"NSW will be part of the Basin Plan, but it's not a plan at all costs. We firmly believe that opening back up that buyback cap and coming back into our communities, into the Murrumbidgee or Murray, doing the lazy option, that is a non-negotiable, and that is when we would walk away," Mr Blair said.

"At a state level, anyone that wants to preference Labor is also signing up to more buybacks. In the Murray electorate, we have the Shooters party wanting to work with Labor.

"That is a tick to Tony Burke (federal Labor water spokesman) and his state Labor colleagues to back into this community and buy water."

Mr Blair was referring to the Shooters, Fishers and Farmers party, which the betting market shows is in with a shot in Murray, the NSW electorate which has perhaps been impacted by water reform.

SFF Murray candidate Helen Dalton is riding the wave of anger and is calling for the Coalition to be dumped from office, but she acknowledged that Labor's policies go against the community sentiment she is tapped into.

"If we have a change of government then I will have more of a say," she said.

"I suppose whatever you do is a risk, but at the moment the plan is clearly not working. How much worse does it have to be?

Mrs Dalton wants to pause the Basin Plan for five years to examine its failings, and to hold a Royal Commission.

"We need to get going with a Royal Commission on just terms, not a South Australia-centric Royal Commission but a one that is common to all of us, and looks into all issues related to water management."

Victorian Water Minister Lisa Neville is a long-standing opponent of buybacks, at odds with her federal colleagues. NSW Labor water spokesman Chris Minns was contacted for comment.

Reforms spur community outcry

Two historical reforms have changed the face of farming in the Southern Murray Darling Basin, spurring community angst and potential upheaval for the region's traditional conservative political representation.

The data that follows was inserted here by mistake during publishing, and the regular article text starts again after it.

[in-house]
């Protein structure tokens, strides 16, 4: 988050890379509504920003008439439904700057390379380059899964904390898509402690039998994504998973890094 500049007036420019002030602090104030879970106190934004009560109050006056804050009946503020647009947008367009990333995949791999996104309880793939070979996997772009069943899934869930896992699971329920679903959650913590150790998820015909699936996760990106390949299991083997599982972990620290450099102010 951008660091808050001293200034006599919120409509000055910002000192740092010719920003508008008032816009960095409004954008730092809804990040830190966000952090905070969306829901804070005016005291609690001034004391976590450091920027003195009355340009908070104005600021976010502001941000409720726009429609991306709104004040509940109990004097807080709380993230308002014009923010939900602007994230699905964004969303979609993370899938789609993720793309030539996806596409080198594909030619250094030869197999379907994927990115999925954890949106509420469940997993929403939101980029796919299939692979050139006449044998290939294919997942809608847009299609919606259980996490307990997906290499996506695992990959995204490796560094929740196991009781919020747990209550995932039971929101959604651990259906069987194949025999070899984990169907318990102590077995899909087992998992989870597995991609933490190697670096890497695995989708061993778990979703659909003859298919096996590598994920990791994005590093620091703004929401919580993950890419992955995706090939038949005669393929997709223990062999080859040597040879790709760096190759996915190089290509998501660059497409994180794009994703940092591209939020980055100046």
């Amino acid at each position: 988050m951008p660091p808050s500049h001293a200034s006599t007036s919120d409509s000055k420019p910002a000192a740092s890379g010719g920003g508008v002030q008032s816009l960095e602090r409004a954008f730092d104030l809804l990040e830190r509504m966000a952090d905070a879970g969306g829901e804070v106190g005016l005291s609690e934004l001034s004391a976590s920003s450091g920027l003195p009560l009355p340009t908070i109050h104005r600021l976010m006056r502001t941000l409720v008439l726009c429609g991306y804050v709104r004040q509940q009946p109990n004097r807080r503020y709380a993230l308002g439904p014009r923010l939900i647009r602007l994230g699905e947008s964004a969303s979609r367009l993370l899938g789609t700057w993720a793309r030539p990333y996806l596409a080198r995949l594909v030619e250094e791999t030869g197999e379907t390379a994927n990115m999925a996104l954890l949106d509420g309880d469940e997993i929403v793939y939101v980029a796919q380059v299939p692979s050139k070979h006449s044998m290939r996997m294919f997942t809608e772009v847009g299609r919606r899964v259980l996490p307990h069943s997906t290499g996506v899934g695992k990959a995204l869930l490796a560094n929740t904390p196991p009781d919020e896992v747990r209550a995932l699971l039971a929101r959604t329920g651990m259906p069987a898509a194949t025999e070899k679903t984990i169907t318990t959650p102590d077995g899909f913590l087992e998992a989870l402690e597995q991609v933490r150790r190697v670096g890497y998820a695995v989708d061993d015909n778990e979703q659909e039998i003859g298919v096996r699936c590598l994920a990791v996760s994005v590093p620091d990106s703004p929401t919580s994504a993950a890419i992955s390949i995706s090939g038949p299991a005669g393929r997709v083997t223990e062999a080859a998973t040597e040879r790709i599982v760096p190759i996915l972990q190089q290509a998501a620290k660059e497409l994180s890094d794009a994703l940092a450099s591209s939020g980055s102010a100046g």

The Water Act 2007 separated land and water titles and opened a trading market that drove prices to new highs. The Basin Plan has tightened the market by returning irrigation water to the environment.

On top of that, new permanent citrus and nut crops, as well as cotton are seeing record plantings, creating unprecedented competition for allocation.

Aither director Chris Olszak said unprecedented water demand had caused his consultancy to recalibrate its economic models.

"If commodity price conditions stay as they are, the days of $100 per megalitre water will be limited to the very wet seasons. Even $150-$200/ML water," Mr Olszak said.

Key Water founder and water broker Anthony McClosky said the market had changed traditional farming.

"Annual cropping will be more and more an opportunity venture simply because of the demand for water going to horticulture, because it is such a high-value product."

Mr Olszak said water reform had generated the desired response from industry, but the social cost was another question.

"It's really a good news story. Markets are designed to enable new industries to go in and respond to the global market. It was what was intended to happen," he said.

Permanent horticulture's long-lived trees need water or they die. But flexible industries such as rice or cotton can sell their water and get more than they would from production.

"The challenge is will some people be left behind, and how do we want to respond to that?," Mr Olszak said.